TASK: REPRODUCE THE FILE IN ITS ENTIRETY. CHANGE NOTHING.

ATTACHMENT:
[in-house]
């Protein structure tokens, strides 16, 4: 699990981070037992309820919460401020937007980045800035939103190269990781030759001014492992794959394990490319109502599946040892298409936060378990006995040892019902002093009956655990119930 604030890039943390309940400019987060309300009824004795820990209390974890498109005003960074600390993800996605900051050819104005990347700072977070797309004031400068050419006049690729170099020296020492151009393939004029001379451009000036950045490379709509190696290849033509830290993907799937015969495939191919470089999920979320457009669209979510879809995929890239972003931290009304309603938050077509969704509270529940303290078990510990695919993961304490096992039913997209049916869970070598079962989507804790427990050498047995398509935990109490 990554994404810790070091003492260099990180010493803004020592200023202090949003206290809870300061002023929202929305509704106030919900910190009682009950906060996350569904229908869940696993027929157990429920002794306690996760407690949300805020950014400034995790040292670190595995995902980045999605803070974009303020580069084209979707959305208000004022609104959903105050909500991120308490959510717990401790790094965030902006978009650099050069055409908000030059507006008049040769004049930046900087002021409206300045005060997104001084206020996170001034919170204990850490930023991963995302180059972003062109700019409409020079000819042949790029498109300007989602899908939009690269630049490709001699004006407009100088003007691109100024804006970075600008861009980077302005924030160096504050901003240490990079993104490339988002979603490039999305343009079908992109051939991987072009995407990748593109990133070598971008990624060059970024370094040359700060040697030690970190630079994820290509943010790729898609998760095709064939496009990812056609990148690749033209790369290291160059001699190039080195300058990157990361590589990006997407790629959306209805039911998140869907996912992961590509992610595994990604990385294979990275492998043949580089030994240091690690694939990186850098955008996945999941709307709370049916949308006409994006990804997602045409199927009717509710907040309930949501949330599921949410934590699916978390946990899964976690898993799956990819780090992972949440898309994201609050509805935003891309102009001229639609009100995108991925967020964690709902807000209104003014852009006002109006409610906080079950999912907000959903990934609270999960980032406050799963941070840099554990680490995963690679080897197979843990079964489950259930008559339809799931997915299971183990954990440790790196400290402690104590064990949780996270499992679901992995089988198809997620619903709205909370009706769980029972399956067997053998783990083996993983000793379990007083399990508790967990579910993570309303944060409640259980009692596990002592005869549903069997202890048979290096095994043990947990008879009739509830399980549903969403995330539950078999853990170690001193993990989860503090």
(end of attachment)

[in-house]
């Protein structure tokens, strides 16, 4: 699990981070037992309820919460401020937007980045800035939103190269990781030759001014492992794959394990490319109502599946040892298409936060378990006995040892019902002093009956655990119930 604030890039943390309940400019987060309300009824004795820990209390974890498109005003960074600390993800996605900051050819104005990347700072977070797309004031400068050419006049690729170099020296020492151009393939004029001379451009000036950045490379709509190696290849033509830290993907799937015969495939191919470089999920979320457009669209979510879809995929890239972003931290009304309603938050077509969704509270529940303290078990510990695919993961304490096992039913997209049916869970070598079962989507804790427990050498047995398509935990109490 990554994404810790070091003492260099990180010493803004020592200023202090949003206290809870300061002023929202929305509704106030919900910190009682009950906060996350569904229908869940696993027929157990429920002794306690996760407690949300805020950014400034995790040292670190595995995902980045999605803070974009303020580069084209979707959305208000004022609104959903105050909500991120308490959510717990401790790094965030902006978009650099050069055409908000030059507006008049040769004049930046900087002021409206300045005060997104001084206020996170001034919170204990850490930023991963995302180059972003062109700019409409020079000819042949790029498109300007989602899908939009690269630049490709001699004006407009100088003007691109100024804006970075600008861009980077302005924030160096504050901003240490990079993104490339988002979603490039999305343009079908992109051939991987072009995407990748593109990133070598971008990624060059970024370094040359700060040697030690970190630079994820290509943010790729898609998760095709064939496009990812056609990148690749033209790369290291160059001699190039080195300058990157990361590589990006997407790629959306209805039911998140869907996912992961590509992610595994990604990385294979990275492998043949580089030994240091690690694939990186850098955008996945999941709307709370049916949308006409994006990804997602045409199927009717509710907040309930949501949330599921949410934590699916978390946990899964976690898993799956990819780090992972949440898309994201609050509805935003891309102009001229639609009100995108991925967020964690709902807000209104003014852009006002109006409610906080079950999912907000959903990934609270999960980032406050799963941070840099554990680490995963690679080897197979843990079964489950259930008559339809799931997915299971183990954990440790790196400290402690104590064990949780996270499992679901992995089988198809997620619903709205909370009706769980029972399956067997053998783990083996993983000793379990007083399990508790967990579910993570309303944060409640259980009692596990002592005869549903069997202890048979290096095994043990947990008879009739509830399980549903969403995330539950078999853990170690001193993990989860503090």